I recently came across an essay by thought leader, surgeon, and author Atul Gawande: “Top athletes and singers have coaches. Should you?” In it he describes his own experience working with a coach and comes to the conclusion:
“Coaching done well may be the most effective intervention designed for human performance.”
Wow! If good coaching truly is “the most effective intervention designed for human performance,” why doesn’t everyone have a coach? And what does “coaching done well” look like?
Executive coaching is not therapy or counseling. It focuses on what you want to be different and/or what you want to achieve in specific relation to your work. “Coaching done well” starts with identifying precisely what you want to get out of the experience and ends with measurable accomplishment. A coach can help you to chart a path to achievement of your goals, and accelerate the pace at which you get there, but first you have to acknowledge that you have room to grow.
Gawande suggests that coaching requires first and foremost a little humility and the acknowledgment that, “even expert practitioners have significant room for improvement.” Setting aside your ego and recognizing that you have room for improvement is essential here. So, the first question for those considering working with an executive coach is, “Do I still have room to grow professionally?”
In our practice, we see those who engage in the executive coaching process most often coming to it from a position of strength, with a high degree of self-awareness, humility regarding their management skills, and excitement around the potential for next-level performance. The prospect of coaching forces you to acknowledge to yourself and to others that you have more to learn, but for leaders who have embraced continuous improvement as an organizational priority, that’s a given. They know they’re no more perfect than other mortals and recognize their own development as essential in the development of their organizations. And, I dare say, they relish the opportunity to focus inward and receive the personal support they need to stay at the top of their game.
Still think coaching is for athletes and employees in dire need of remediation? Think again! Here are some examples of when you might consider engaging an executive coach for yourself or for someone you manage:
New leaders – Perhaps you are managing an organization, a department, or a team for the very first time. With an executive coach, you don’t have to go it alone. An experienced coach–a trusted partner–can help you to build upon the strengths that have gotten you to where you are, identify opportunities for growth, and support you in developing strategies for success in leading a team and achieving your personal and organizational goals.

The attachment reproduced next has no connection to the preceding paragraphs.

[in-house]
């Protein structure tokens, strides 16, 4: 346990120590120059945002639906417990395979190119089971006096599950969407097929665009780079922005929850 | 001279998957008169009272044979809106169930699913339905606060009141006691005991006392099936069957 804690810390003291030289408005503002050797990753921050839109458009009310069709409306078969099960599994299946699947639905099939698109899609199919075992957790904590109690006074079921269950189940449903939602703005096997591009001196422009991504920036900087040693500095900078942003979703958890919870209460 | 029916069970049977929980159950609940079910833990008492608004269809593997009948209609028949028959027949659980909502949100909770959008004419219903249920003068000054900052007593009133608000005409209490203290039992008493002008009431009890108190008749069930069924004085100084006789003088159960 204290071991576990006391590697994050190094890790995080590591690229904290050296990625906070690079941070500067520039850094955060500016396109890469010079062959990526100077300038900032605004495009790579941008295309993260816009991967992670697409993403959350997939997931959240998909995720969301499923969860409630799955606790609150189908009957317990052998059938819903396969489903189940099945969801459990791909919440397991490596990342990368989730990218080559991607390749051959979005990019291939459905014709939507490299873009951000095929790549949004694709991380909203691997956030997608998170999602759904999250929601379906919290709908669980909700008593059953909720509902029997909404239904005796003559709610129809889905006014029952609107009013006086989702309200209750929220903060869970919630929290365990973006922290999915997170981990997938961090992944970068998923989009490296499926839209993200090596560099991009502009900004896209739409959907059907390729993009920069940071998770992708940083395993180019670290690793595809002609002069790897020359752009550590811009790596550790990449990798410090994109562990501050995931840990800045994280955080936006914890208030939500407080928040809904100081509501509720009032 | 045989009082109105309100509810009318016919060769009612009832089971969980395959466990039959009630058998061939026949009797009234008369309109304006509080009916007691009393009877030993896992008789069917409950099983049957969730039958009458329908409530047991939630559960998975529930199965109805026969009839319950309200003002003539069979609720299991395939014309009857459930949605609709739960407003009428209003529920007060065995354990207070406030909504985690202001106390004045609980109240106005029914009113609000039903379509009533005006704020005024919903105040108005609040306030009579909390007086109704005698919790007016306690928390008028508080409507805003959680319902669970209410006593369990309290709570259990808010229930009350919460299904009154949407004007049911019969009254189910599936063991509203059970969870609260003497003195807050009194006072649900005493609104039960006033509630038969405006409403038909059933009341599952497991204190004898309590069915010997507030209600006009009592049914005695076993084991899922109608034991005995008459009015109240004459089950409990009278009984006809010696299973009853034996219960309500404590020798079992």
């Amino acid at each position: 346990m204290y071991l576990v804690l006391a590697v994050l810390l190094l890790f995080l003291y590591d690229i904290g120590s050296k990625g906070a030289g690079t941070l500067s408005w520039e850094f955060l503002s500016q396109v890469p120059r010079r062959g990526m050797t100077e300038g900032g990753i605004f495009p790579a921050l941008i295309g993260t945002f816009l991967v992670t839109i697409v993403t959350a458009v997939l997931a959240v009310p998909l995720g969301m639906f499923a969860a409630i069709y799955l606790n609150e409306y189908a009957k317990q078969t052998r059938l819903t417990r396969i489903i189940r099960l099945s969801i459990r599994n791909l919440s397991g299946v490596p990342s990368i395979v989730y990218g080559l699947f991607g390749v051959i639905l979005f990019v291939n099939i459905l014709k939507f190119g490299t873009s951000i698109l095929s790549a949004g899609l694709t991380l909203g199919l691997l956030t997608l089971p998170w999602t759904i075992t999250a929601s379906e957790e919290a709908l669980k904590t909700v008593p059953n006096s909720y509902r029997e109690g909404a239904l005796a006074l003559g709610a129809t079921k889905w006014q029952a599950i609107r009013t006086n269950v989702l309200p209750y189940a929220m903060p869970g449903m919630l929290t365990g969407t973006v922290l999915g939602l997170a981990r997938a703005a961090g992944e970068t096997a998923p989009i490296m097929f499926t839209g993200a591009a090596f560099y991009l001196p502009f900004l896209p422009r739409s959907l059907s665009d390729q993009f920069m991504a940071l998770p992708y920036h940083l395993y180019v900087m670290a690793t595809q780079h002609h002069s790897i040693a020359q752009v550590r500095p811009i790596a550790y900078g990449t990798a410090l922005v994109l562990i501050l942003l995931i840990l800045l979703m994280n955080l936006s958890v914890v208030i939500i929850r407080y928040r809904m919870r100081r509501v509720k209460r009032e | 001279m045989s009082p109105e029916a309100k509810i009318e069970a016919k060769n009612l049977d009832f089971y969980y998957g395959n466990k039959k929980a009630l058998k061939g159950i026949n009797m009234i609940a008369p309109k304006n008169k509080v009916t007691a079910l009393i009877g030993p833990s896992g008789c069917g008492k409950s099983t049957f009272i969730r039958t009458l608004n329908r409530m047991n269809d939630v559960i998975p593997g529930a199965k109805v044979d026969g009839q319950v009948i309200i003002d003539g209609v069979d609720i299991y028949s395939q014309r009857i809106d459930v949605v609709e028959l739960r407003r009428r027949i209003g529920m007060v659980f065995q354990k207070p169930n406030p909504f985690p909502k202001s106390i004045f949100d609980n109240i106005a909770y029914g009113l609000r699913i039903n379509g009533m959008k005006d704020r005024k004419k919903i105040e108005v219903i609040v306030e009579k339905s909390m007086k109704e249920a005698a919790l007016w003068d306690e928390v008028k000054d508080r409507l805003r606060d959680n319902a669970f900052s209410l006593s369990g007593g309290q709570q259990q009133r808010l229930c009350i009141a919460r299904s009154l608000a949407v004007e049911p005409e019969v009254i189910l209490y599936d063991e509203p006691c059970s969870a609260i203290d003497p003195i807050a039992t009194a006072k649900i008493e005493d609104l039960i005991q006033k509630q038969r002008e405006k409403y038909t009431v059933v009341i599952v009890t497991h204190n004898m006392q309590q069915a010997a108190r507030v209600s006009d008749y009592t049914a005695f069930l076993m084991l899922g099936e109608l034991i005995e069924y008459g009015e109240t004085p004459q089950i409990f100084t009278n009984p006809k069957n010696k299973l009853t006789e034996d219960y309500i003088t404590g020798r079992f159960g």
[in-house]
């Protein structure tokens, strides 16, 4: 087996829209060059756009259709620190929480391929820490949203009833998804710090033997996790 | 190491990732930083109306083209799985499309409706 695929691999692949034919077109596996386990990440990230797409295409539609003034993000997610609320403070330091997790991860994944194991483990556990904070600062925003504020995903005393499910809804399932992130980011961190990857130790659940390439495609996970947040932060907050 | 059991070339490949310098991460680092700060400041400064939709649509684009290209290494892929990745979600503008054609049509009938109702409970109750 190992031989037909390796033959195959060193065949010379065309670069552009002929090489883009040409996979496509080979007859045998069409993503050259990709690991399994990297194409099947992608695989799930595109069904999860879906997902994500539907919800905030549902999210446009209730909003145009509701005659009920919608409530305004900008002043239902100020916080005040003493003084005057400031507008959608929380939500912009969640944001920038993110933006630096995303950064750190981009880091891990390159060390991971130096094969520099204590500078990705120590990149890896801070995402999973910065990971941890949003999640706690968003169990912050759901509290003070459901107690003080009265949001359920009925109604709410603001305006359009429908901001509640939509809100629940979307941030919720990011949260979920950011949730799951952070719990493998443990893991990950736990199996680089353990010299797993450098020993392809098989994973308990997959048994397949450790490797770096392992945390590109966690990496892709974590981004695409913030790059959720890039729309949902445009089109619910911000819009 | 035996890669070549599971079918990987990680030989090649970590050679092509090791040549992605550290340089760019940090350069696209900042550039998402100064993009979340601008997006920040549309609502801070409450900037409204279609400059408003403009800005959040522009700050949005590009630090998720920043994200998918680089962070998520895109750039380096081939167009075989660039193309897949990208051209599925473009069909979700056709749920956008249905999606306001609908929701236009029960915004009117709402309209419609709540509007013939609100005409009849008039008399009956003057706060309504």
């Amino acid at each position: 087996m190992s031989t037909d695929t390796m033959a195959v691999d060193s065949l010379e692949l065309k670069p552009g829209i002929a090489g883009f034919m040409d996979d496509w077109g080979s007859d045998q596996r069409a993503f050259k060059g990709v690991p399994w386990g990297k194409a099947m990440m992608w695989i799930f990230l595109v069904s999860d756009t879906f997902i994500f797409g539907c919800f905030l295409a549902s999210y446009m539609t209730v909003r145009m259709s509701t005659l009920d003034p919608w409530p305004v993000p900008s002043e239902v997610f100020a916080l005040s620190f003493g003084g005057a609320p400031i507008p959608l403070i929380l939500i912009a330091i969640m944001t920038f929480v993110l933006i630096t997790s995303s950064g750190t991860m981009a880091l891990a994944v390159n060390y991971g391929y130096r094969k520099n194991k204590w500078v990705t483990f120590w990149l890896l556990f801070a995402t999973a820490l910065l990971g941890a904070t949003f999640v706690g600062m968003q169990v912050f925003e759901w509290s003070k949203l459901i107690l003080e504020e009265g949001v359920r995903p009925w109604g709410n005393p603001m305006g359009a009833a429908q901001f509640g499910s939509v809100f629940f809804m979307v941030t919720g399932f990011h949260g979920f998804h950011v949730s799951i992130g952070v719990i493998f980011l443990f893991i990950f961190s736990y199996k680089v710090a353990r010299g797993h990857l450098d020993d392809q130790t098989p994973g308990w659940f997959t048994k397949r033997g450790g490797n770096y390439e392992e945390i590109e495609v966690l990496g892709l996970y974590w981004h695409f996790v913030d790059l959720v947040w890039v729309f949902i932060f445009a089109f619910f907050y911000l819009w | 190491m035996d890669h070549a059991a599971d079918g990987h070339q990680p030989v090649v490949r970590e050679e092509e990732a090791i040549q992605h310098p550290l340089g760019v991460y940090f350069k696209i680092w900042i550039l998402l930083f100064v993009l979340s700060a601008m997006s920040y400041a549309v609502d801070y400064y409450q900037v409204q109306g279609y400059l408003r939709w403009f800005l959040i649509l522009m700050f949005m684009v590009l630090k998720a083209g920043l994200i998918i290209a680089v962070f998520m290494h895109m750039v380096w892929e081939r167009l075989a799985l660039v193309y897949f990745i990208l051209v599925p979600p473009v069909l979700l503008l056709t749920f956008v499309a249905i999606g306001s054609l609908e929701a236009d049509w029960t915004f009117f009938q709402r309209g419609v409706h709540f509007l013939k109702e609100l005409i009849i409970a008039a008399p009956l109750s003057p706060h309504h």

Rising stars – As a manager, you know the importance of nurturing and building the strengths of individual members of your team. You’ve also learned to spot the star performers who, with targeted professional development and explicit encouragement, could be your organization’s future leaders. Offering these rising stars the opportunity to work with an executive coach may be just what they need to accelerate their growth, work more effectively with others, and prepare for a future management role. You’ll also be demonstrating a commitment to their growth as part of your organization, which will boost employee satisfaction and support retention.
Change agents – Of course, change isn’t easy, but today’s leaders are not only faced with a fast-changing environment but often must lead their organizations through the process of re-thinking their business models, restructuring staffing, developing new revenue streams, and doing it all while trying to ensure buy-in from key stakeholders. Working with an executive coach—someone who has been there before—can help you to navigate the change process and smooth-out the bumps in the road “in real time” as you work together to enact essential change.
Senior leaders – You want to be the best that you can be, but getting constructive feedback on your performance as a leader and manager has been harder and harder as you’ve moved up the ladder. An executive coach can elicit feedback from those you manage, from key partners, and from those who depend upon your success. With a coach, you can process the feedback received and develop strategies to build upon your strengths and address any identified shortcomings, all in a “safe space” with a trusted and experienced partner. Along the way you’ll be modeling for your organization a commitment to continuous improvement and likely learning new lessons about how to provide and make best use of constructive feedback.
These are just a few examples of when it might be helpful to engage an executive coach. If after reading this blog post, authored by Jeff Wahlstrom, you are ready to acknowledge that you “still have room for improvement,” get in touch with us today at Starboard Leadership Consulting. We have proven assessment tools, experienced executive coaches, and more than 13 years of experience working with organizational leaders and their teams. We look forward to hearing from you!
“I engaged Starboard in a year-long, multiple session executive coaching process and found it to be incredibly valuable to my personal growth and development. I have subsequently engaged Starboard to provide coaching for many of the bank’s up-and-coming leaders. I strongly recommend Starboard for any leader who wants to take his or her game to the next level!” – Larry Barker, CEO, Machias Savings Bank